Good Society has conventionally been a political project. Keeping in mind justice to be more important to people than efficiency, it is, as put by a Labour Party pressure group (in the UK), one that is much more equal, sustainable and democratic than the society we are living in now (Compass, Undated). In light of this, we need to equal out as many life chances as possible. This means tackling inequalities based on wealth, opportunity, gender, sexual orientation, class, caste, race/ethnicity, age and disability. Environmental sustainability is a challenge for us to consider future generations instead of getting obsessed with ourselves. Our society is currently constructed in environmentally unsustainable ways and unless radical changes are made, we are heading towards a doomed future of runaway climate change and mass species extinction. We also need to democratize our communities, workplaces, public services, and civil society. Greater equality, sustainability and innovation are not possible without democratic structures and empowered citizens. Universal, well-funded, democratic and publicly delivered services (like healthcare, education and housing) are integral to a good society as they help us all to achieve our potential. The state, represented by government at all levels, globally and nationally, must help bring about the conditions for a good society by being responsive, democratic and empowering. Pluralism is also valued in good society as it encompasses social solidarity by bringing together different political parties and organizations through common sharing of the core values of equality, democracy and sustainability.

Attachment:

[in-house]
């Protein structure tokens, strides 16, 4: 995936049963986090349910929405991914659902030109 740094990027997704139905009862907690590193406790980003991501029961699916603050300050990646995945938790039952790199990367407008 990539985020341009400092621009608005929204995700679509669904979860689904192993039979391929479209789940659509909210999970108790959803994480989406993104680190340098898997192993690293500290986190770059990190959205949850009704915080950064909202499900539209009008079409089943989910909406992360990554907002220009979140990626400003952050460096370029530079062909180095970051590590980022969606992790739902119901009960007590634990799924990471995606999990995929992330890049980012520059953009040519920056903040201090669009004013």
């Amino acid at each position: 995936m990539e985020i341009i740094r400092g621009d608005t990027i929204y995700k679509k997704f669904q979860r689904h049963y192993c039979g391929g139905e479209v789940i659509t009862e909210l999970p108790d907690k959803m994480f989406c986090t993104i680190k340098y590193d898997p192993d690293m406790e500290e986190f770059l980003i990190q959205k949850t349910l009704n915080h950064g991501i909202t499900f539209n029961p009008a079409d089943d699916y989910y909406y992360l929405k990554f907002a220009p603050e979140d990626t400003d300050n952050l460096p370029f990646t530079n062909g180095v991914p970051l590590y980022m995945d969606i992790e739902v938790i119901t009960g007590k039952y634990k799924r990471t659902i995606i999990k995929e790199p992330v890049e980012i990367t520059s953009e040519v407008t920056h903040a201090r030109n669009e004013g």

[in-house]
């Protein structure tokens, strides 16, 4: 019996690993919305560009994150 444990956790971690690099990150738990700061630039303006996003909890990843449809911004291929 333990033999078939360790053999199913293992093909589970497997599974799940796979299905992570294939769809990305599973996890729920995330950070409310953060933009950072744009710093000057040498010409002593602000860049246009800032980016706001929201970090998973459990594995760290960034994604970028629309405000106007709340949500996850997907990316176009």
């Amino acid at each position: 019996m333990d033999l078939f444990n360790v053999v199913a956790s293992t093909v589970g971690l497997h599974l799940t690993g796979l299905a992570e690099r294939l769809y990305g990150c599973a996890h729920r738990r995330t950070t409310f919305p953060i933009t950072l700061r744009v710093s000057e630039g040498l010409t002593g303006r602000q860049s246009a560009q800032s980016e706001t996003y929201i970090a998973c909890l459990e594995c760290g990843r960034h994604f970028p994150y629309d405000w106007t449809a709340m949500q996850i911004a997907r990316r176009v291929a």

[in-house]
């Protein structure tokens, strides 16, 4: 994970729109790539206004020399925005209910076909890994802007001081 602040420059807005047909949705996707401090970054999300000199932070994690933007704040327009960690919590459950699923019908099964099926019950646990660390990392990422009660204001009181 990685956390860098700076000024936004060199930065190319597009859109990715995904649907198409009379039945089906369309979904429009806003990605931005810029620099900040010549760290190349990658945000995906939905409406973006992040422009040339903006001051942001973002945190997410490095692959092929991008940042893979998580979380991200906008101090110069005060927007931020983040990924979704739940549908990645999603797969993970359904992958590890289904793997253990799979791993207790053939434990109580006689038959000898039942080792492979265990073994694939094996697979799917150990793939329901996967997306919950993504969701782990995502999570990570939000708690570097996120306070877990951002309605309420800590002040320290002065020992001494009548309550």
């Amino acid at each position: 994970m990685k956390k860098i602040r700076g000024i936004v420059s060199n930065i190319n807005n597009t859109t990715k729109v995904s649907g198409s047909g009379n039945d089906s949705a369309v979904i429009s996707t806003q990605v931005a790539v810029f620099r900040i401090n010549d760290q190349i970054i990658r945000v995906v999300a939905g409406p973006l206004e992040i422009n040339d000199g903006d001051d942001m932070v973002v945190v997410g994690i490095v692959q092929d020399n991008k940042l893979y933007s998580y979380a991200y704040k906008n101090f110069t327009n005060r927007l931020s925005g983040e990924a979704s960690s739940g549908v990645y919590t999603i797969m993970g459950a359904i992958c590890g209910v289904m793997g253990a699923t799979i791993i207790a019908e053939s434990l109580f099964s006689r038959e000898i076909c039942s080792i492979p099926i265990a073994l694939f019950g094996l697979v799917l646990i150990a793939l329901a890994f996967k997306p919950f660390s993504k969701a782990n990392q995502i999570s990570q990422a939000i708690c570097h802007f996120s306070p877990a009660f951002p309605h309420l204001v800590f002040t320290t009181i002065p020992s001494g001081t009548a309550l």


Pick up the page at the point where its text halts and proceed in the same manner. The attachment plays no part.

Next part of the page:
Now, where is the economy, and economics in this discourse? An economy is the way a society produces and distributes goods and services. And a good economy serves good society and not the other way round.  Economics is about bringing about the good economy. It should better be termed “political economy” because all economic decisions are political decisions. Thus, good economics is subservient to the political design of good society (Kellerman et al. 2012).